The state of Washington will not allow its aquatic lands along the Columbia River to be used in a major coal export terminal, a decision announced last week by outgoing State Lands Commissioner Peter Goldmark.
The decision by Goldmark deals a serious blow to the Millennium Bulk Terminals project, which has already experienced the bankruptcy filing of its parent firm Arch Coal. It is the latest of several blows to the fossil fuel industry in the Northwest.
The lands commissioner turned down a request by Northwest Alloys, a subsidiary of Alcoa, to sublease state-owned aquatic lands to Millennium.
The Department of Natural Resources said Millennium has "a chronic pattern of failure" to provide "essential and accurate information" – particularly about viability of its export markets and its own financial integrity in the wake of Arch Coal's bankruptcy.
Goldmark is going out with a bang.
He also expanded Puget Sound's Cherry Point Aquatic Reserve, north of Bellingham, to include 45 acres previously considered for the Gateway Pacific Coal Export Terminal. The Cherry Point project was rejected by the Army Corps of Engineers last spring.
"These decisions are in the best long-term interest of Puget Sound, the Columbia River and the people of Washington," Goldmark said in a statement. The Okanogan County rancher is completing eight years as boss of the Department of Natural Resources.
Paradoxically, Goldmark has consistently taken fire from the everybody-is-a-sellout-but-us wing of the environmental movement, and particularly wealthy green Peter Goldman of the Washington Forest Law Center.
Conservation groups and Indian tribes celebrated as if there is no tomorrow º as there might not be in the upcoming Trump Administration.
"We ring in the new year with a major victory for the public, and showing that once again the Northwest holds the line on dirty fossil fuels," said Jasmine Zimmer-Stucky of the Columbia Riverkeepers, speaking for the Power Past Coal coalition.
Brian Cladoosby, chairman of the Swinomish Indian Tribal Community, thanked Goldmark and added: "Our rights, cultures and way of life revolve around the land and water and the resources that has sustained us since time immemorial.
"We are excited to work with Lands Commissioner-elect Hilary Franz and will support her strong partnership that the Department of Natural Resources has with Washington Treaty Tribes."
(Cladoosby is president of the National Congress of American Indians.)
Millennium cited a 2013 letter from the state to argue that it is already operator of the site.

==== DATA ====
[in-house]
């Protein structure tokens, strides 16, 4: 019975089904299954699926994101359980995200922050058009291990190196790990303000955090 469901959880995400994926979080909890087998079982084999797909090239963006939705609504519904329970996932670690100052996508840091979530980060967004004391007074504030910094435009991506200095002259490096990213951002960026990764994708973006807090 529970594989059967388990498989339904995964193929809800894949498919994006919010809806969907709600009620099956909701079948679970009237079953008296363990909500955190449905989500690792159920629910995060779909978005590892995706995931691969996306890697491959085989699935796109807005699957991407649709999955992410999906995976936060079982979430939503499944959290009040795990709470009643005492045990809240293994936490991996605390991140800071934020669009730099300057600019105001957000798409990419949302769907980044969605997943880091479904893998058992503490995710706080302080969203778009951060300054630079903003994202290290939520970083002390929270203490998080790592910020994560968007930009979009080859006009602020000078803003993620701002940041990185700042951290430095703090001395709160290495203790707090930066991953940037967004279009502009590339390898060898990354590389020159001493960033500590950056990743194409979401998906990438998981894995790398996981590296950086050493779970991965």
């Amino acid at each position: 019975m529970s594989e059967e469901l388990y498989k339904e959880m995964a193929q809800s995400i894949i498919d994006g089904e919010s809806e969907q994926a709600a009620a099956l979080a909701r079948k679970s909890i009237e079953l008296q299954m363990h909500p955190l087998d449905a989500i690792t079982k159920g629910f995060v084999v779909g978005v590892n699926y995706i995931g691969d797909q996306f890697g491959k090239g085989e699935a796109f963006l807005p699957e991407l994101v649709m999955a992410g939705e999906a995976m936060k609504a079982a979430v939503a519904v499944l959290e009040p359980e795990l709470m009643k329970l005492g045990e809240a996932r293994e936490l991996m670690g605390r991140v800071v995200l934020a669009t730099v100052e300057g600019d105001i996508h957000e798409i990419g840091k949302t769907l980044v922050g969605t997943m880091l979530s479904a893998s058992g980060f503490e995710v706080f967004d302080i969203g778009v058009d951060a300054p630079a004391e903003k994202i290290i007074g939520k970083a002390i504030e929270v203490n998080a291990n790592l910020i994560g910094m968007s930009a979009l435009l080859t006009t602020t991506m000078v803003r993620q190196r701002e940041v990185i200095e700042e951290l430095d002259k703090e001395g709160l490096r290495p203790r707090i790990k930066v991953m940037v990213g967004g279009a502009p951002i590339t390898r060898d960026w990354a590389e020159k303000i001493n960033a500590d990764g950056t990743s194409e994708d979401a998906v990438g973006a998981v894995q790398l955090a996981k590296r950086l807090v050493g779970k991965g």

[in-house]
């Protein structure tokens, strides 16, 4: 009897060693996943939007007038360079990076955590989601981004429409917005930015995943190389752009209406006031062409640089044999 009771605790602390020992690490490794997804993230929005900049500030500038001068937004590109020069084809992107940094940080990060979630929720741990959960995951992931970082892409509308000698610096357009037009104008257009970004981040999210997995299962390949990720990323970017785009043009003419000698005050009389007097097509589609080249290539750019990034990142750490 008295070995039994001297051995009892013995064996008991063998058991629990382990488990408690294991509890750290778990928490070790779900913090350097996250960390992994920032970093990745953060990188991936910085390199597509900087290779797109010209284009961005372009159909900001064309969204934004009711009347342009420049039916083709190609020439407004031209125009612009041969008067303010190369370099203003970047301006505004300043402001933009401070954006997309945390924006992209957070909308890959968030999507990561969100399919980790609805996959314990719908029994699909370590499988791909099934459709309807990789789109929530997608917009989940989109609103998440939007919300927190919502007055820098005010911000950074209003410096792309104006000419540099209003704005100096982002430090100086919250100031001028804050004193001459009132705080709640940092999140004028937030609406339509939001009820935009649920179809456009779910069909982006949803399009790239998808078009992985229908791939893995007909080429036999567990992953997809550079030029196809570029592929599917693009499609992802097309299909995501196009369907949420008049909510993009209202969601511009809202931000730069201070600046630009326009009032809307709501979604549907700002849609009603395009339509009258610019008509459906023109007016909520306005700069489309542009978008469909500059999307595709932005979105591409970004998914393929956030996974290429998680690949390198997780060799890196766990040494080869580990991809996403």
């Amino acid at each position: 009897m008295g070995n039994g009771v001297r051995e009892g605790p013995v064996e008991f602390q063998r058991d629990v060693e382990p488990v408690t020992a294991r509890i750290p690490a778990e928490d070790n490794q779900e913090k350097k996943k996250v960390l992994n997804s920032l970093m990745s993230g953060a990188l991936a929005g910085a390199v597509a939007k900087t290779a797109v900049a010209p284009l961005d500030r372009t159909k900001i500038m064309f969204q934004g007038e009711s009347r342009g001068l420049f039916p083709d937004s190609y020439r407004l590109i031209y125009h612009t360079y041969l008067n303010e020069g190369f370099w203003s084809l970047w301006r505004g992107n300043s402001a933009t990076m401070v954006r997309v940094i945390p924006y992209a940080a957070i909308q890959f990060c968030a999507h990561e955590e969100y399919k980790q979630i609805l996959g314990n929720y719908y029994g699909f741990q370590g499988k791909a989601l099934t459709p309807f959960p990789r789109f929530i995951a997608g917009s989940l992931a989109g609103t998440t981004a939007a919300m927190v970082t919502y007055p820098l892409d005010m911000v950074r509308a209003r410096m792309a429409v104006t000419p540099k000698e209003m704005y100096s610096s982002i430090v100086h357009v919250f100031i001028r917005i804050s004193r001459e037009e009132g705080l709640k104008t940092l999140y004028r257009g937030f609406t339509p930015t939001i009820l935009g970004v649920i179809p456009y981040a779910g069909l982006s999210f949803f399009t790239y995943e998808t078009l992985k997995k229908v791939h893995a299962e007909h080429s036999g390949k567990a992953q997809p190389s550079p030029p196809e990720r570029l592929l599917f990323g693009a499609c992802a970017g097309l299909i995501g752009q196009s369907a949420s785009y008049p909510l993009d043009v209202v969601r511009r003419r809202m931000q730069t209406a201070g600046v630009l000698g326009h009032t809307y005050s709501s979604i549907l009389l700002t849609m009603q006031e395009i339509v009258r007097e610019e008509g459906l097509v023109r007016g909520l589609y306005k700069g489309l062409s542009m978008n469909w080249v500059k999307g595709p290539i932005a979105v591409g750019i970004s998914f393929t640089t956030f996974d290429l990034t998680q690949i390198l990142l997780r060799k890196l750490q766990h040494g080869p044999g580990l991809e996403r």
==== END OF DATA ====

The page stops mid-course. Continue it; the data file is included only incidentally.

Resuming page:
"The decision today has no effect on the project moving forward and we look forward to permitting and operating a world class port in Longview that will provide family wage jobs and tax revenues right where they are needed in Cowlitz County," Millennium CEO Bill Chapman claimed to The Columbian.
Millennium has proposed to receive up to 44 million tons of coal each year from the Powder River Basin of Montana and Wyoming. The trains would come down the Columbia River through the Columbia Gorge National Scenic Area.
The coal export terminal would be located at an old, World War II-era aluminum smelter, operated by Reynolds Metals and later Alcoa. (A photograph of President Franklin D. Roosevelt being driven through the smelter used to hang in the plant office.)
The decision by Goldmark makes a point to the incoming regime in Washington, D.C. States have rights and a big say in climate and resource policy.
President-elect Trump has vowed to revive the coal industry: It is unclear how he will do so, given its loss of market share to natural gas. But the new administration can reverse a moratorium on granting new coal leases on federal lands in the West.
But the state of Washington and Puget Sound Energy have already worked out an agreement to phase out the old, dirty Colstrip 1 and 2 coal plants in Montana. The adjoining Colstrip 3 and 4 units are teetering on the edge of economic viability.
The state has an agreement with Canadian-based TransAlta, approved by the legislature, to phase out the Centralia coal plant, Washington's largest greenhouse gas emitter. Centralia is Washington's one operating coal plant.
Millennium had asked for a sublease from the Department of Natural Resources, which is steward for 2.6 million acres of state-owned aquatic lands. The aquatic lands lie beneath Puget Sound, the Washington coast and navigable rivers. The aquatic lands on the Columbia River are adjacent to the proposed coal terminal.
North of Bellingham, any projects proposed for the former Gateway Pacific site must be compatible with the DNR's Cherry Point Aquatic Reserve management plan, which precludes activities likely to have detrimental impacts on the aquatic reserve.
Opposition from the Lummi Nation, and claims the coal terminal would damage the tribe's treaty-guaranteed fishery, forced the Army Corps of Engineers to deny permits for Gateway Pacific.
Tim Ballew, who chairs the Lummi Indian Business Council, said of an area his tribe call Xwe'chi'eXen, "This is an historic day for the Lummi, our treaty rights and our future generations."
"Across the country, from Xwe'chi'eXen to Standing Rock, Native people are celebrating the protection of our ancestral lands."
The Lummis, Swinomish and other tribes face one more looming battle with the carbon economy. The Canadian government has approved a major pipeline project, which would send 898,000 barrels of Alberta tar sands oil into Vancouver-area waters each day.
The TransMountain pipeline expansion would send 34 laden tankers (up from the current five) through international waters of Haro Strait and the Strait of Juan de Fuca each month. Aboriginal First Nations groups in British Columbia, along with mayors from Vancouver, Victoria and Burnaby, are vowing to resist.
Originally published on Seattle PI